Gracia insists that these works are genuine interpretations and not only illustrations that get hold of some detail from the text or visually imagine an original setting to present its major theme. Even if the picture is focused on a determinate element, it aims at an iconic interpretation of the content itself, in the same manner as an analytical paper tackling a piece of writing. But this does not impose severe constraints, first because there is no univocal understanding of Borges' meaning in these stories, and secondly, because there are always multiple ways of visualizing a given story. A remarkable instance is "The Circular Ruins": whereas Menza is "attempting to capture the structure of Borges's thought" (83), "Kupferminc is primarily concerned with the formal structure of the work and its aesthetic qualities" (88). So the first picture retains the dimension of an unending dream embodied in a voluntarily enigmatic figure, the other the final burst of fire that could be reminiscent of auto-da-fe or maybe the stoic conflagration (ekpyrosis). From this point of view, works like La otra by Laura Delgado or The Immortal by León Ferrari are genuine masterpieces, both in their aesthetic result and in their suggestive power of interpretation.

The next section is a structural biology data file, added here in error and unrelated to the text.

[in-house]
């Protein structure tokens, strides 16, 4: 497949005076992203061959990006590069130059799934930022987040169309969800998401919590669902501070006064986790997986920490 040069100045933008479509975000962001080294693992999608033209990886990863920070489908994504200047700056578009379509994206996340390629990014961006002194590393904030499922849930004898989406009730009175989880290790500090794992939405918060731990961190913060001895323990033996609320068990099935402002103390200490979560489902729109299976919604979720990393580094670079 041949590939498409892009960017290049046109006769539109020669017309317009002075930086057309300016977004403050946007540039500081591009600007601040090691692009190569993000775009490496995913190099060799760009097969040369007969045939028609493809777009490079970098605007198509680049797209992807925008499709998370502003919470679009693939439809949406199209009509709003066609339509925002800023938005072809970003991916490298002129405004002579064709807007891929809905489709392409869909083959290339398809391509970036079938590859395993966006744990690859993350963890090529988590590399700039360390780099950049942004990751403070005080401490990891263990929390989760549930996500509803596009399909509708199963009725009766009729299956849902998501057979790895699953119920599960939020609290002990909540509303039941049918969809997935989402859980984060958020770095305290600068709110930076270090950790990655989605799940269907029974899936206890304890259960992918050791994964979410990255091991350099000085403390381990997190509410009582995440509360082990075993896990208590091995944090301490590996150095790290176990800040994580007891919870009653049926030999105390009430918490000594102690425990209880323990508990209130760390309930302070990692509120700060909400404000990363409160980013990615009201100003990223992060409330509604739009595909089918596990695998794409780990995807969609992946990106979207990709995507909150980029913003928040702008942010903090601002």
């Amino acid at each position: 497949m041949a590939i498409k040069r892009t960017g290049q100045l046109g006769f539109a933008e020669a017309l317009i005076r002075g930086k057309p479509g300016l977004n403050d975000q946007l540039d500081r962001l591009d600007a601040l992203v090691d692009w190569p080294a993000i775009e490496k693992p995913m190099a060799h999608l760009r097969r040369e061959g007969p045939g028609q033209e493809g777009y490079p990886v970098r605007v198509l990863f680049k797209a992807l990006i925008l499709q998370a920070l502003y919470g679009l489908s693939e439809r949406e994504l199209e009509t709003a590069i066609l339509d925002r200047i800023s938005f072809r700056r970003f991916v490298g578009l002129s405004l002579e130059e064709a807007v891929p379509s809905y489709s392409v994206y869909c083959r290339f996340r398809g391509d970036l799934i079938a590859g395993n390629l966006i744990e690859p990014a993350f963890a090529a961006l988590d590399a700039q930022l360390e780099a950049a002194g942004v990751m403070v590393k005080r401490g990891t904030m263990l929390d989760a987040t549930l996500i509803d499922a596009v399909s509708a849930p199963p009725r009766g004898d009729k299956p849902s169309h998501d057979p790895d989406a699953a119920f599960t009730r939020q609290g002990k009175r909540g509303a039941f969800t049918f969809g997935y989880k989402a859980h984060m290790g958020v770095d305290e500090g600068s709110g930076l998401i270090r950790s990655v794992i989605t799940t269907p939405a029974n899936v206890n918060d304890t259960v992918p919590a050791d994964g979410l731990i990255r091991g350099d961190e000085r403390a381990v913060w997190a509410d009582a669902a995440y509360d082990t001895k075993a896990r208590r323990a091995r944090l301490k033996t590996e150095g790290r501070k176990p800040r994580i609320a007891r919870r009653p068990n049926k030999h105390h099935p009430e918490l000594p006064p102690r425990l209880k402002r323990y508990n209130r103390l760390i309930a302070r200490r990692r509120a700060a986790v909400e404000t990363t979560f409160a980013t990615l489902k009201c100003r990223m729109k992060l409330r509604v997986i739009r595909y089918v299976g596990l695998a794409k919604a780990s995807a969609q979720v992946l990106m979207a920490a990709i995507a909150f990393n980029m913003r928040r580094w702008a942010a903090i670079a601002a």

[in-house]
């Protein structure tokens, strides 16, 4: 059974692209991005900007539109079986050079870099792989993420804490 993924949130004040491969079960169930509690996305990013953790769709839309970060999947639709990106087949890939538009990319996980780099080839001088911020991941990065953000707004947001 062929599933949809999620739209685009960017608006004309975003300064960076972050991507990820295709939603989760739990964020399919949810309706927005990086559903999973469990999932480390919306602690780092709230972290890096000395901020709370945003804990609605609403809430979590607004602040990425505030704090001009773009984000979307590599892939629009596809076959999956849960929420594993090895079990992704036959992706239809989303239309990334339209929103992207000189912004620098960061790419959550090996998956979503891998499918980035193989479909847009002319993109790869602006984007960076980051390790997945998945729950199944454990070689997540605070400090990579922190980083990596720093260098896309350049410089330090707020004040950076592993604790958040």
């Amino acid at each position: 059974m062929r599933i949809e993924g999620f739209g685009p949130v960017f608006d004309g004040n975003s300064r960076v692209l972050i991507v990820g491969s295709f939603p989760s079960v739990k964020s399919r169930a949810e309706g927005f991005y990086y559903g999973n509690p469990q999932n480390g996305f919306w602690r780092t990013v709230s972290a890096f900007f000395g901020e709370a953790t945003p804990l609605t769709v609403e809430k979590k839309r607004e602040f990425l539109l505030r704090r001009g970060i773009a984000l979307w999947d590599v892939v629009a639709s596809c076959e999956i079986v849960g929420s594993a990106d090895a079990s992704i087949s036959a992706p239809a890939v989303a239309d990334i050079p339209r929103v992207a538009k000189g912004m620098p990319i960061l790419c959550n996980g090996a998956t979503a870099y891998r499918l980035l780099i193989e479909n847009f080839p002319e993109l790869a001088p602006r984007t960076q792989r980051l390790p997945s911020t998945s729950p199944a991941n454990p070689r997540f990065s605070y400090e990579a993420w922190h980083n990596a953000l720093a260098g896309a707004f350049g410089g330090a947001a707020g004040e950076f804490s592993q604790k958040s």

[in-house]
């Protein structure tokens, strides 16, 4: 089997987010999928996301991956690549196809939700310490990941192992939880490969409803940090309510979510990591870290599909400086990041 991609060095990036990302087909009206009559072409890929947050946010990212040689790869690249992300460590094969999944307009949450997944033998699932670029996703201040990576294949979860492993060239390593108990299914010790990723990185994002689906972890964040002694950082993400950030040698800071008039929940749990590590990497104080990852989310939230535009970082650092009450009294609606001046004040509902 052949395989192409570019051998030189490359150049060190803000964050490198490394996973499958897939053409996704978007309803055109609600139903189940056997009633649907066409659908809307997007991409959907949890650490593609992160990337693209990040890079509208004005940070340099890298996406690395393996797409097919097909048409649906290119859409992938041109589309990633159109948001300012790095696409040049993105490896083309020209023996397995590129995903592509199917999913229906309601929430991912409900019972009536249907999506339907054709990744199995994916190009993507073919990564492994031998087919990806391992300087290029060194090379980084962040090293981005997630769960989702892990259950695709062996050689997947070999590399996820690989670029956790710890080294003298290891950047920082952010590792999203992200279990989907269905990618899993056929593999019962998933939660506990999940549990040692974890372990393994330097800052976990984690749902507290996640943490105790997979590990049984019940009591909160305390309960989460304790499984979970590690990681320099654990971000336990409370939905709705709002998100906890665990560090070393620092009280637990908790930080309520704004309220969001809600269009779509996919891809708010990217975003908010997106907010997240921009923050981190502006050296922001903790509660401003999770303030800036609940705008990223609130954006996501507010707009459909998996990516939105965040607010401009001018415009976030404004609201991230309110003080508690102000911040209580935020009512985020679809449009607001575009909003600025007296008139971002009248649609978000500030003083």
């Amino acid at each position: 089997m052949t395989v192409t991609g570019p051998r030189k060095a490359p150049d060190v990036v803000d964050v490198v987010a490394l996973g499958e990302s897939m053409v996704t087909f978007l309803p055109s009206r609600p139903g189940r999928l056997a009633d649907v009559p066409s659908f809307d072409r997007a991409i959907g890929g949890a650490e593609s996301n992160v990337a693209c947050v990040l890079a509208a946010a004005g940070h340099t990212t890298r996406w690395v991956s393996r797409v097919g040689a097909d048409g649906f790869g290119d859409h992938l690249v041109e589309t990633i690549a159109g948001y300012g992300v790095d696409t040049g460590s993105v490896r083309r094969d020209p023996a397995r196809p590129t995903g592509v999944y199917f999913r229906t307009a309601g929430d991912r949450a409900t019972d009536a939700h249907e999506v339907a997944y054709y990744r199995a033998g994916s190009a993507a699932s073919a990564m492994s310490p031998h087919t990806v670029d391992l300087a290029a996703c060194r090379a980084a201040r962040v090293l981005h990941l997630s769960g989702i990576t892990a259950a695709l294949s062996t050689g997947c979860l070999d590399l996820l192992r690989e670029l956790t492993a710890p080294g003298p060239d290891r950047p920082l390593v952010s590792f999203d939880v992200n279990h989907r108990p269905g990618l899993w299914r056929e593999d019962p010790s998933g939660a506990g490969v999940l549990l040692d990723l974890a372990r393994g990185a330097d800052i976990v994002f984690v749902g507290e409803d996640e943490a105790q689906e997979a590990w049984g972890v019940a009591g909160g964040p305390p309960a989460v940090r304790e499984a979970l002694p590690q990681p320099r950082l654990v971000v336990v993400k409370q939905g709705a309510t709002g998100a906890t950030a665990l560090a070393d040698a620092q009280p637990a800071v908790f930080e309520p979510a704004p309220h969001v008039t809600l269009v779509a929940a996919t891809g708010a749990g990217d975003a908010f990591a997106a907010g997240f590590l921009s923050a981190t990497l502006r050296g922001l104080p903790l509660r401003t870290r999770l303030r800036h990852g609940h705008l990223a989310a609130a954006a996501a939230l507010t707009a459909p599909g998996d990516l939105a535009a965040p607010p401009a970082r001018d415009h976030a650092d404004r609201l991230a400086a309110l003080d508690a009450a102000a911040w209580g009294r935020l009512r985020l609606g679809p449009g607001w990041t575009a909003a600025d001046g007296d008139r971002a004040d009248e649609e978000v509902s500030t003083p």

In many respects, the book is highly valuable, providing additional and apposite information to the existing commentaries of Borges's works and new insights for extending the scope of Borges criticism, and most readers will be inclined to agree with the author's claims. . Nonetheless, some aspects of his analysis are open to question, or may be subject to limitations. In particular, three points are worth discussing.